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  • Compulsory retirement savings: a plan to help us help ourselves

Compulsory retirement savings: a plan to help us help ourselves

20 February 2019

Cindy Frantzeskos, Head of Employee Benefits |

With the annual treasury budget now done, an interesting thought exercise is to consider: “What would the dream budget have looked like?” In other words, what fundamental policy changes could we make to structurally improve the prospects of all South Africans.

A structural change that might foster a drastic improvement in the lives of South Africans would be to introduce a compulsory retirement fund for all employees.

As the law currently stands, it is entirely optional whether a company will set up a retirement fund for its employees. It is usually the employers of choice that do in fact set up such a fund, but many firms do not.

The upshot is that most employees reach the end of their working lives woefully under-resourced to fund their retirement years. Whatever savings they may have will be quickly used up, and they are then left with the state pension of about R1 650 a month to live off.

This is the bare minimum, and woefully inadequate for most South Africans.

Compulsory retirement planning is law in the United Kingdom, for instance. Here, it might be introduced gradually, with contributions of, say, three percent of salary by the employee, to be matched by the employer. This might be increased over time, or be part of a sliding scale, where higher-paid individuals pay a higher proportion of their salaries to the fund.

Failing such interventions, government social services will ultimately be saddled with people reaching the end of their working lives and being unable to support themselves. We need to take steps now to begin addressing this.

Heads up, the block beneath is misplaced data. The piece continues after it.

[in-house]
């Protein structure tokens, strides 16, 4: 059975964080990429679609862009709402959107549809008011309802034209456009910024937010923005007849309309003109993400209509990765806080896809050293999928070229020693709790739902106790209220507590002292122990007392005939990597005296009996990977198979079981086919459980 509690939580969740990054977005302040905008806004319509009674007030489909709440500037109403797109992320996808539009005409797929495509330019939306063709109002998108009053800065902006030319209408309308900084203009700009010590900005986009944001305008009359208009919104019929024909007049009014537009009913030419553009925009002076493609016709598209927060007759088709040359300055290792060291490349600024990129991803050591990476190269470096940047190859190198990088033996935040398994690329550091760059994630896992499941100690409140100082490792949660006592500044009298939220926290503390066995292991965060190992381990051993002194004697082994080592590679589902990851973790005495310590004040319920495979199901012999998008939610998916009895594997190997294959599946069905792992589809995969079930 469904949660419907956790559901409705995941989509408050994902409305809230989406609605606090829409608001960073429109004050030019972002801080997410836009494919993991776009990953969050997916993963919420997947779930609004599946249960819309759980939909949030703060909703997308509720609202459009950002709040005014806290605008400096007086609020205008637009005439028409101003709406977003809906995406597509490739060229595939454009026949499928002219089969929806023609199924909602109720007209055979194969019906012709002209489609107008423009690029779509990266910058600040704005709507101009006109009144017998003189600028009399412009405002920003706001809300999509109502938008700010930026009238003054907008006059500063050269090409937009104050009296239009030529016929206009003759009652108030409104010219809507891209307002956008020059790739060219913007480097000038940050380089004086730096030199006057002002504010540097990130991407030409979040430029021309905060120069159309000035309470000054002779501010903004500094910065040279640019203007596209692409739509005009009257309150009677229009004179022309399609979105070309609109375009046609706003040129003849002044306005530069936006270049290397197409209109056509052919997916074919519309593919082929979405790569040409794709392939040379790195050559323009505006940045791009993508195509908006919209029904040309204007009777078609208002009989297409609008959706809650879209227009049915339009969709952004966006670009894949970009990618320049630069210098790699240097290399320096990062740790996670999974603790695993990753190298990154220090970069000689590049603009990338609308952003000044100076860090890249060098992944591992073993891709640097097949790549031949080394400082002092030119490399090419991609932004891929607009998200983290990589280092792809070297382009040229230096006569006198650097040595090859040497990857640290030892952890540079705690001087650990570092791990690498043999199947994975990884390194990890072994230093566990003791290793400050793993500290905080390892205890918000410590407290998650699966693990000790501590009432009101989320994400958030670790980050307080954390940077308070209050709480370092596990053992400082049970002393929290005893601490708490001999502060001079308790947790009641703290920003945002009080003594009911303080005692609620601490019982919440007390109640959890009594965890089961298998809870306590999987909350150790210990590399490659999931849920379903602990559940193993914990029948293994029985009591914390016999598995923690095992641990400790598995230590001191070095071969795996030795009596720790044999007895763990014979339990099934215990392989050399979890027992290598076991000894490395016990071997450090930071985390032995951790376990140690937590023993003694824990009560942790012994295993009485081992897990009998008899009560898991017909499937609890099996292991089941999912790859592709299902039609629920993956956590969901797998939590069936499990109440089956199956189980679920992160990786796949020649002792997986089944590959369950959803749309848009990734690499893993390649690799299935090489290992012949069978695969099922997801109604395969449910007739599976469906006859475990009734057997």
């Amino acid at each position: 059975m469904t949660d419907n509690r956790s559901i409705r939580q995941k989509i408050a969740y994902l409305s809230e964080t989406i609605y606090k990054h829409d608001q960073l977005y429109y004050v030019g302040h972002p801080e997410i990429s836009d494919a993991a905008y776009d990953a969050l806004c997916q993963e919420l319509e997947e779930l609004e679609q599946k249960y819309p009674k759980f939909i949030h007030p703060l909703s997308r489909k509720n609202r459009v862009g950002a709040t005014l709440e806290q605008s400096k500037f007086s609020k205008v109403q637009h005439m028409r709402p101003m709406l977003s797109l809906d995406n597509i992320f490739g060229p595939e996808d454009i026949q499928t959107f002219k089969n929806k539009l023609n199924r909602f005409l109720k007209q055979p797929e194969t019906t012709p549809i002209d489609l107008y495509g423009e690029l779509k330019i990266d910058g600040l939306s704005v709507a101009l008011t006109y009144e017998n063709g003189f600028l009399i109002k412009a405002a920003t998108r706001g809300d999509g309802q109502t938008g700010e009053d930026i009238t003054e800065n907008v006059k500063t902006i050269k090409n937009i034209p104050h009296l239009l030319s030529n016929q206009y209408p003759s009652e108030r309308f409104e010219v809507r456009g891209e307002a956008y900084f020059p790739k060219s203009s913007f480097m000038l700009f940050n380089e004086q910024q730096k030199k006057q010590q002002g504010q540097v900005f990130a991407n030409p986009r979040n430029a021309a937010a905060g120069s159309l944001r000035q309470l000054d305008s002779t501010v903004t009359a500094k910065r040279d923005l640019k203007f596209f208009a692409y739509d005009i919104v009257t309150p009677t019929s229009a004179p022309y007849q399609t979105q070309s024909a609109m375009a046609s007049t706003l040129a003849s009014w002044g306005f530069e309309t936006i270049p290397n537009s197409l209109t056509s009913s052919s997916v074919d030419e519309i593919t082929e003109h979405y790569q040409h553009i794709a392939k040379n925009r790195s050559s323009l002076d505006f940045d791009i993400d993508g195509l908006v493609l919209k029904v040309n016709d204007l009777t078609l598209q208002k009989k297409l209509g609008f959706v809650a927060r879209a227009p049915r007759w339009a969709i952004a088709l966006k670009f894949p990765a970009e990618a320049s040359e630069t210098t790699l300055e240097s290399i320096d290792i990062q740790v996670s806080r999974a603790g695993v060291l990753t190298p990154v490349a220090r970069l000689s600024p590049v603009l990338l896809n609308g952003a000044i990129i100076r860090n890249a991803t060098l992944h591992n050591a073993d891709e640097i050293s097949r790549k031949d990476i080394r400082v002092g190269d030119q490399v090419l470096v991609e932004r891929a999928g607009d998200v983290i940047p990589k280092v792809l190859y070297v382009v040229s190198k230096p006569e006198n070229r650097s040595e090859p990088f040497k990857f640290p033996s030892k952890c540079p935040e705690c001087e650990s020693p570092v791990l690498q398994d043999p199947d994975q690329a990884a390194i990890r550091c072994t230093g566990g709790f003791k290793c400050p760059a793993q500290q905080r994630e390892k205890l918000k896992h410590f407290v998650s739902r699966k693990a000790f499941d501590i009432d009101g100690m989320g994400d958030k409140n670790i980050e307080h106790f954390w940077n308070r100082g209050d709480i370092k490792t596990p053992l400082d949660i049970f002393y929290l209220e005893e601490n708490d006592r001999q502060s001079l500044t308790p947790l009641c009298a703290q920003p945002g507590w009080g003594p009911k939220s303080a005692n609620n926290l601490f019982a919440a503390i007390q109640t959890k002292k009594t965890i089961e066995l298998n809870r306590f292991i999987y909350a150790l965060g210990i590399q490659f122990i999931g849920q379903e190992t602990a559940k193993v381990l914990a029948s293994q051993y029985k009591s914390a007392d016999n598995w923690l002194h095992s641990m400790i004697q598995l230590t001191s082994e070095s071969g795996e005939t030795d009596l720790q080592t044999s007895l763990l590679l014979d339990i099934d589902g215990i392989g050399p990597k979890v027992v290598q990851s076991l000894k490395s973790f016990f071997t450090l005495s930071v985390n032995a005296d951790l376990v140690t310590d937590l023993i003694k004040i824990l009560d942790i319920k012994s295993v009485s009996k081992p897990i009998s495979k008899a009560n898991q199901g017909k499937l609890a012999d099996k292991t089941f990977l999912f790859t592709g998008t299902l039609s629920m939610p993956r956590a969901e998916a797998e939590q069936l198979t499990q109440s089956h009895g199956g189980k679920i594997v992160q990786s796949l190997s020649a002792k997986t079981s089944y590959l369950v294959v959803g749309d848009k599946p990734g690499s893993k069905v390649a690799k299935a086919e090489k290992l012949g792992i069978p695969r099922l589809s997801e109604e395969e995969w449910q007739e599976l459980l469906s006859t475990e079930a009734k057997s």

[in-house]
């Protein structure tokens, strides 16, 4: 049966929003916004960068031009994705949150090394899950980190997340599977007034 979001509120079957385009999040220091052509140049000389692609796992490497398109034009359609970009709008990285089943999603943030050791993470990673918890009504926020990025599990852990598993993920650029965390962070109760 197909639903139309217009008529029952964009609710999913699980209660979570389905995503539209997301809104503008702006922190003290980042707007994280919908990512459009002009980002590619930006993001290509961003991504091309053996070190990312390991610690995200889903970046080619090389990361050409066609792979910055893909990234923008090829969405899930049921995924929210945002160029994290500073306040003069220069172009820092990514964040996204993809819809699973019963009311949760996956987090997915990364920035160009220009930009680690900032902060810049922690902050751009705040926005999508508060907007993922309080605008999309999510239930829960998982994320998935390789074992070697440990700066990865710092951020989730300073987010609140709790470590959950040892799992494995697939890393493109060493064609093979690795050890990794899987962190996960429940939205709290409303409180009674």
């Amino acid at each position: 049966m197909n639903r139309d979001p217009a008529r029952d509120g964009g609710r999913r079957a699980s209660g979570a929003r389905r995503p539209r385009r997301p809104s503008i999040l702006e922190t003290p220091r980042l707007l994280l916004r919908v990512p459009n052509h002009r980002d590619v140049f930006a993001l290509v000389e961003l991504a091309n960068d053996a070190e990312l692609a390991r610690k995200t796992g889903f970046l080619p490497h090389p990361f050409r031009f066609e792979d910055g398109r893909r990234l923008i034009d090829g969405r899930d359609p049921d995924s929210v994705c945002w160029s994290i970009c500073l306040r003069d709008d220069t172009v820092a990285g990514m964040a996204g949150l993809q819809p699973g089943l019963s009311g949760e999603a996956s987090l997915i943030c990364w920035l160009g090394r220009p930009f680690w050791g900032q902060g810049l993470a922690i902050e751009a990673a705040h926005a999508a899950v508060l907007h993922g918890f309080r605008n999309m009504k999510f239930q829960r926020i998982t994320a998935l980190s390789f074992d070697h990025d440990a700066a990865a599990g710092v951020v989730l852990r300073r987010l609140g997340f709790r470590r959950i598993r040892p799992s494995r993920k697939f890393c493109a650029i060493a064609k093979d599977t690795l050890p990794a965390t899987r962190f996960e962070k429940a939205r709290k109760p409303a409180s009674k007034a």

Another component of such a scheme is how it uses working people, one of our country’s most valuable social assets to fund their own retirement.

This raises another core issue – the need to use our people and their skills to enrich broader society.

This kind of approach could be applied in so many ways. Retired people could become teaching assistants, sharing their knowledge with learners. Community members and company employees could be enlisted to maintain and upgrade infrastructure at schools and hospitals in their areas, or to tend food gardens.

Other urgent social needs that can be filled by such a social service programme would be for childcare or looking after the elderly.

The idea is to allow our people – our most valuable community assets – to work for the country.

This could happen practically, through leveraging the labour and skills of the community, or financially by facilitating a compulsory retirement funding scheme so working professionals can fund their own retirement.

The functionality of such a fund would need to be worked out, but it could be incentivised by giving companies a tax rebate to the value of the funds they contribute to the retirement fund. The scheme could also encompass risk cover, to fund disability benefits for the contributors.

One outcome of compulsory retirement funding would be to build pride in our people by enabling a system where they can fund their own retirement and spend their later years in dignity.

Similarly, each of us has much to contribute to our society – whether through skills, labour or our finances. The state should look to ways to unlock this potential.

The ultimate goal should be for our country to build national morale and a spirit of self-respect, while lightening the load on our overwhelmed social safety net. All of this would go a long way to instilling confidence in our nation – an urgent requirement as we look to build our country and our economy.

The time for procrastination is over. It’s time for people and communities to be part of the solution. Government should consider building programmes that help us roll up our sleeves and get involved.

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